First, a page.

1) What is the legal framework governing bribery in Luxembourg?
The Luxembourg Criminal Code is the key piece of Luxembourg legislation governing bribery. Its scope of application was broadened by the Law of February 13, 2011, strengthening the means of combating bribery (short title), which implemented the OECD and European Council recommendations against bribery and some provisions regarding whistleblowing. Luxembourg is also party to two United Nations Conventions against Bribery and Transnational Organized Crime.
2) What constitutes a bribe?
The Luxembourg Criminal Code distinguishes between two types of bribery: active bribery and passive bribery. The instigating party is considered to have committed active bribery whereas the receiving party is deemed to have committed passive bribery.
A bribe is an offer, promise, donation, gift or advantage given or received, directly or indirectly, in order to carry out or abstain from carrying out for the person offering or receiving the bribe or for a third party, an act relating or facilitated by an office, duty or mandate.
The offense of bribery applies whether the advantage has been effectively obtained or not.
The offense includes public bribery involving persons holding public authority, officials, agents entrusted with an elective public mandate or a public service mission, including foreign nationals, and private corruption involving companies and corporate entities (cf. section 5).
3) What are the principal offenses under this legal framework?
- Active bribery: offering, promising or giving a bribe to a person holding public authority, carrying out a public service mission or holding a public electoral mandate (Art. 247 of the Criminal Code).
- Passive bribery: requesting, agreeing to receive or accepting a bribe (Art. 246 of the Criminal Code).
- Attempted bribery involving goods (Art. 506-1,4 of the Criminal Code).
- Influence peddling, which entails abusing a true or assumed influence to solicit, receive propose or give a bribe to obtain (without limitation) an authorization, distinctions, work or to influence a decision from a public entity or an administration (Art. 248 of the Criminal Code).
- A person who holds public authority receiving or soliciting a bribe as a reward from a person who benefits from an improper act and giving or offering a bribe to such person as a reward of benefiting from an improper act (Art. 249 of the Criminal Code).
- Bribery of judges, arbitrators, experts and any individual appointed by courts or parties in judicial matters (Art. 250 of the Criminal Code).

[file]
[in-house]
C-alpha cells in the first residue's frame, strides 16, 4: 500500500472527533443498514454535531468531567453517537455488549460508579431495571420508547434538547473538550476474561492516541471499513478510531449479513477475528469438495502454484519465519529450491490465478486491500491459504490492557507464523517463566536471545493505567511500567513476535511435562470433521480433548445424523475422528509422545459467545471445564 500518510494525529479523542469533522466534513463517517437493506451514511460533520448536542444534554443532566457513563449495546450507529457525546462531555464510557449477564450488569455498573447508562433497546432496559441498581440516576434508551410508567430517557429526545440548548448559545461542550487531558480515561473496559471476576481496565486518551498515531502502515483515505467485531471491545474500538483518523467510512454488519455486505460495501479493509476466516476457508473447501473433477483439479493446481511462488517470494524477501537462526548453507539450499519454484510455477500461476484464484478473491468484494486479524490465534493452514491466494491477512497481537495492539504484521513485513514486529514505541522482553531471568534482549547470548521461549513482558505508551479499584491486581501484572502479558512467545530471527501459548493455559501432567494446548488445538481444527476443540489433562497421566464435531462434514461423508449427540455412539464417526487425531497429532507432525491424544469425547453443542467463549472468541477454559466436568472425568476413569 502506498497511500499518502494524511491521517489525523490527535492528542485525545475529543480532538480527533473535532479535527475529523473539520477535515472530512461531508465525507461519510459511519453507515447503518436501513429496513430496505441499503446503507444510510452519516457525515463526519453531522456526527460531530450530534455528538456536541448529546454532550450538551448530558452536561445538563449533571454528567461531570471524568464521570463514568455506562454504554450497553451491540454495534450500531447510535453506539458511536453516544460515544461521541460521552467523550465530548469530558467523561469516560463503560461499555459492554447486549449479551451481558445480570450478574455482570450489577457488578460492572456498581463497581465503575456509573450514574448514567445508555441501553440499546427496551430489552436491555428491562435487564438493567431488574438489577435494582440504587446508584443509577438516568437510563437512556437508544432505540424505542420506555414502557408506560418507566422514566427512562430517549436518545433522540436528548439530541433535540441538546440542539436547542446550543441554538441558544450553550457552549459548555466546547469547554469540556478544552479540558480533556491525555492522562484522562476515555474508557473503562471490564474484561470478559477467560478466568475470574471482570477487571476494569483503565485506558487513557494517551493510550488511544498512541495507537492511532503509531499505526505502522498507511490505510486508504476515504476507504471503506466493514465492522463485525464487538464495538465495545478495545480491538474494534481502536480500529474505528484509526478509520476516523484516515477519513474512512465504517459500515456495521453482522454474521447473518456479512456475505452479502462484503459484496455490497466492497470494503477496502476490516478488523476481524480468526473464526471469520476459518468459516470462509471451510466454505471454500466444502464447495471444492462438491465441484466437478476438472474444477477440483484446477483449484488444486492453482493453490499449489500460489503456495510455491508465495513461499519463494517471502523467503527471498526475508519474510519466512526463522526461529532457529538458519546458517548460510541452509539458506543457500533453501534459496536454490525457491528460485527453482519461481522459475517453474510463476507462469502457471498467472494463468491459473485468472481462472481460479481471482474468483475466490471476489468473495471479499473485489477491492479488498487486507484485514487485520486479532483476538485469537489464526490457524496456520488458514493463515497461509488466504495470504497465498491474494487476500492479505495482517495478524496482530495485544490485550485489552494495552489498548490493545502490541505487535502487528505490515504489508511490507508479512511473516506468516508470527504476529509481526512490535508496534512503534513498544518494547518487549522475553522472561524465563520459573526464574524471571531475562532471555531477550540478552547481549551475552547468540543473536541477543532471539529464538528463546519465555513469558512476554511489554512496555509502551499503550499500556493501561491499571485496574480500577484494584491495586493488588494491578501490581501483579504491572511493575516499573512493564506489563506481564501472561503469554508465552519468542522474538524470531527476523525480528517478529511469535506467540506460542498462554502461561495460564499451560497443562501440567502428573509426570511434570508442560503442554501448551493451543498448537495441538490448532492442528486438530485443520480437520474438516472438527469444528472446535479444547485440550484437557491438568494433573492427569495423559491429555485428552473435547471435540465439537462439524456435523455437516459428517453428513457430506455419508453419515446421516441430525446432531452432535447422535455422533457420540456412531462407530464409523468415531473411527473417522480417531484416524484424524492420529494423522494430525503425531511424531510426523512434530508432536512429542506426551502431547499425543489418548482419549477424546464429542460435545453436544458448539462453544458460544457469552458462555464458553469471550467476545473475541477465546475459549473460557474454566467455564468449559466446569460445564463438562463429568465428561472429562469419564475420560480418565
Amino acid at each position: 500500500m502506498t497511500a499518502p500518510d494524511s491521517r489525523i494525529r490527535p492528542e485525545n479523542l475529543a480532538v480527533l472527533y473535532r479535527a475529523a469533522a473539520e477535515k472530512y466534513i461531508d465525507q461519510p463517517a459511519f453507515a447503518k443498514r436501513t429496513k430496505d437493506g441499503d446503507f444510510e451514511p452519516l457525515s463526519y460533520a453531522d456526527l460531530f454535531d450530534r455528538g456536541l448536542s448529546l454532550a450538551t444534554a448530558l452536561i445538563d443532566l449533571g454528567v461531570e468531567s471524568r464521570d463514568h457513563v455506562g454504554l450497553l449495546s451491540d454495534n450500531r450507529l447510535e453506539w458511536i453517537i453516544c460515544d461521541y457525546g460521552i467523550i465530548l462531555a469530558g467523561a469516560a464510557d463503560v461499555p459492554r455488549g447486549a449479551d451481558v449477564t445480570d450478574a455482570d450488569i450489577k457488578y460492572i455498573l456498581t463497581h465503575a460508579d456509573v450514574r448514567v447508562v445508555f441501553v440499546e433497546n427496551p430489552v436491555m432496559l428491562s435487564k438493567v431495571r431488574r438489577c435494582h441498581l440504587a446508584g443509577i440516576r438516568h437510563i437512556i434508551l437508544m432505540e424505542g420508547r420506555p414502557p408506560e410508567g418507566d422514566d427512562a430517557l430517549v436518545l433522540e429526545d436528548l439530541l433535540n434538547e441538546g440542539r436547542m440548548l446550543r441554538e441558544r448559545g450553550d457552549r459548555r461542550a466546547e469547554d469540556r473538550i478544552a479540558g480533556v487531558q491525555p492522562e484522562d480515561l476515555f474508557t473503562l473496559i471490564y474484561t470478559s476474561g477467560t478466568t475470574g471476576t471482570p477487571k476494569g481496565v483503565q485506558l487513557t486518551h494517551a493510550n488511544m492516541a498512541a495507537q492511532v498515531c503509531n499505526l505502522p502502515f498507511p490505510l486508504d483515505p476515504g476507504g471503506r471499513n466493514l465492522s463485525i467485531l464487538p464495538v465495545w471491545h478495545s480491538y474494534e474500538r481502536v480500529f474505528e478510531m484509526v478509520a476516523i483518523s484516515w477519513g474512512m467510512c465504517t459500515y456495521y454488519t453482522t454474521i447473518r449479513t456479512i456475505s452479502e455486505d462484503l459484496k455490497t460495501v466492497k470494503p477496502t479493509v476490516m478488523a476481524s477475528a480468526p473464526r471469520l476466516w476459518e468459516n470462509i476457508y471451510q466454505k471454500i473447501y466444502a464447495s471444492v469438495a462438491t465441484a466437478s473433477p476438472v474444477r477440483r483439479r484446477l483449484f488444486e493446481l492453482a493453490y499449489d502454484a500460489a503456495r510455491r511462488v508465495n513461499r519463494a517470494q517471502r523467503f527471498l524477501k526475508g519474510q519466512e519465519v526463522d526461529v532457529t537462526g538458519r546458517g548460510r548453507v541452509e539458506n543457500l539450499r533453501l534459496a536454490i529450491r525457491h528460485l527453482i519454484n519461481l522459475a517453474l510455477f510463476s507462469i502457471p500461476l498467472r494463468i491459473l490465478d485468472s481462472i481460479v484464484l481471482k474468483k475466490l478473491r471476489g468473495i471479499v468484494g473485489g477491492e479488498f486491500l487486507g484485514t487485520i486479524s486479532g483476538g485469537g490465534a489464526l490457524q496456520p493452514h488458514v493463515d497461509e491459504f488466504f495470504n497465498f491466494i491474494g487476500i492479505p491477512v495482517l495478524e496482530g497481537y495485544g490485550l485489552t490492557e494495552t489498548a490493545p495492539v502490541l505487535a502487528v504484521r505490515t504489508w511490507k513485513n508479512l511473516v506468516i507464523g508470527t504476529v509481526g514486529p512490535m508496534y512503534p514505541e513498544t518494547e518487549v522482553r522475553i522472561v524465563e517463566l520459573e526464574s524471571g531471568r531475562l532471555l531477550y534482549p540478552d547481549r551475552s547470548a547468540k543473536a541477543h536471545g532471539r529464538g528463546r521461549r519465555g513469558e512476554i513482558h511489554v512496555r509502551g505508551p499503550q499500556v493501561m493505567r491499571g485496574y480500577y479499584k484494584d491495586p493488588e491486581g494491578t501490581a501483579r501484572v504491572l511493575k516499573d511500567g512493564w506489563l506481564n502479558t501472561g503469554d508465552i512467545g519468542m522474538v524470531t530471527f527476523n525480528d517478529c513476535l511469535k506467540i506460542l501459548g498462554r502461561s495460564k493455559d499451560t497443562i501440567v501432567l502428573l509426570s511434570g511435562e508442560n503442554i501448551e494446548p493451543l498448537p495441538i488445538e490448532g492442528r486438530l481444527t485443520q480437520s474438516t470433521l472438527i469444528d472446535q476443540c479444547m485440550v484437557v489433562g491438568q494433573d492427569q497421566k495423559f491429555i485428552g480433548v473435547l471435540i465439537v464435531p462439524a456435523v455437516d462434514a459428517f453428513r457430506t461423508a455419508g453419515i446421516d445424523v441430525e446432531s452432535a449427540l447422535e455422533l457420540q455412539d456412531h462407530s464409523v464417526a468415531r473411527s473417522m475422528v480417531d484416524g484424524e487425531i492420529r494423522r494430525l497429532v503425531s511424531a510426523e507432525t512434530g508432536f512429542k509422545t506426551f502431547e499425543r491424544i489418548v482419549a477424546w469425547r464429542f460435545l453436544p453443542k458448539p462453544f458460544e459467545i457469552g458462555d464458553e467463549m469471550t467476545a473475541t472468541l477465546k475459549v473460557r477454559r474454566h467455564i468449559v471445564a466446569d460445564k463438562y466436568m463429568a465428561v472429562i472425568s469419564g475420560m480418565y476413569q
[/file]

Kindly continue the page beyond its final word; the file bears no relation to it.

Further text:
- It is an offense for a person who is a director, manager, or agent of a legal person or natural person, to solicit or agree to receive (to propose or give to such person) an offer, promise or advantage of any kind, for themself or a third party, or to accept the offer or promise thereof, to do or refrain from doing any act of their function or facilitated by such function, without the knowledge of the board of directors, the principal or the employer (Art. 310 and 310-1 of the Criminal Code).
4) What is the jurisdictional reach of the legal framework?
The Criminal Code makes no difference between Luxembourg citizens and any person of any nationality or citizenship. Therefore, foreign nationals, EU officials and institution employees fall within the scope of bribery offenses (Art. 252 of the Criminal Code).
Luxembourg will have jurisdiction if an element of the offense or an act that constitutes one of the elements of the offense was committed on Luxembourg territory.
Also, any Luxembourg citizen, any person who has their habitual residence in the Grand Duchy of Luxembourg, as well as any foreigner found in the Grand Duchy of Luxembourg, who has committed abroad the offenses of the abovementioned Articles 247, 246, 248, 249, 250, 310 and 310-1 of the Criminal Code (cf. section 3) may be prosecuted in Luxembourg, even if that act is not punishable under the relevant foreign law (Art. 5-1 of the Criminal Procedure Code).
Finally, Luxembourg courts have jurisdiction to hear cases involving offenses committed in the EU without the dual criminality requirement in accordance with the Article 2(2) of the European Council Framework Decision of June 13, 2002.
5) Who may be liable for bribery? (public officials, private individuals, legal entities etc.)
Luxembourg public agents are specifically targeted under Article 10 of the Law of April 16,1979, concerning the general status of public officers and employees.
The following individuals can also be prosecuted for bribery offenses under the Criminal Code: any Luxembourg or foreign public officials, agents entrusted with an elective public mandate or a public service mission including foreign nationals, EU officials and institution employees, members of the European Commission, international organizations agents, public or private sectors individuals, and magistrates.
Legal persons can be criminally liable for the offenses committed on their account by their corporate entities and natural persons.
6) Can a parent company be liable for its subsidiary’s involvement in bribery?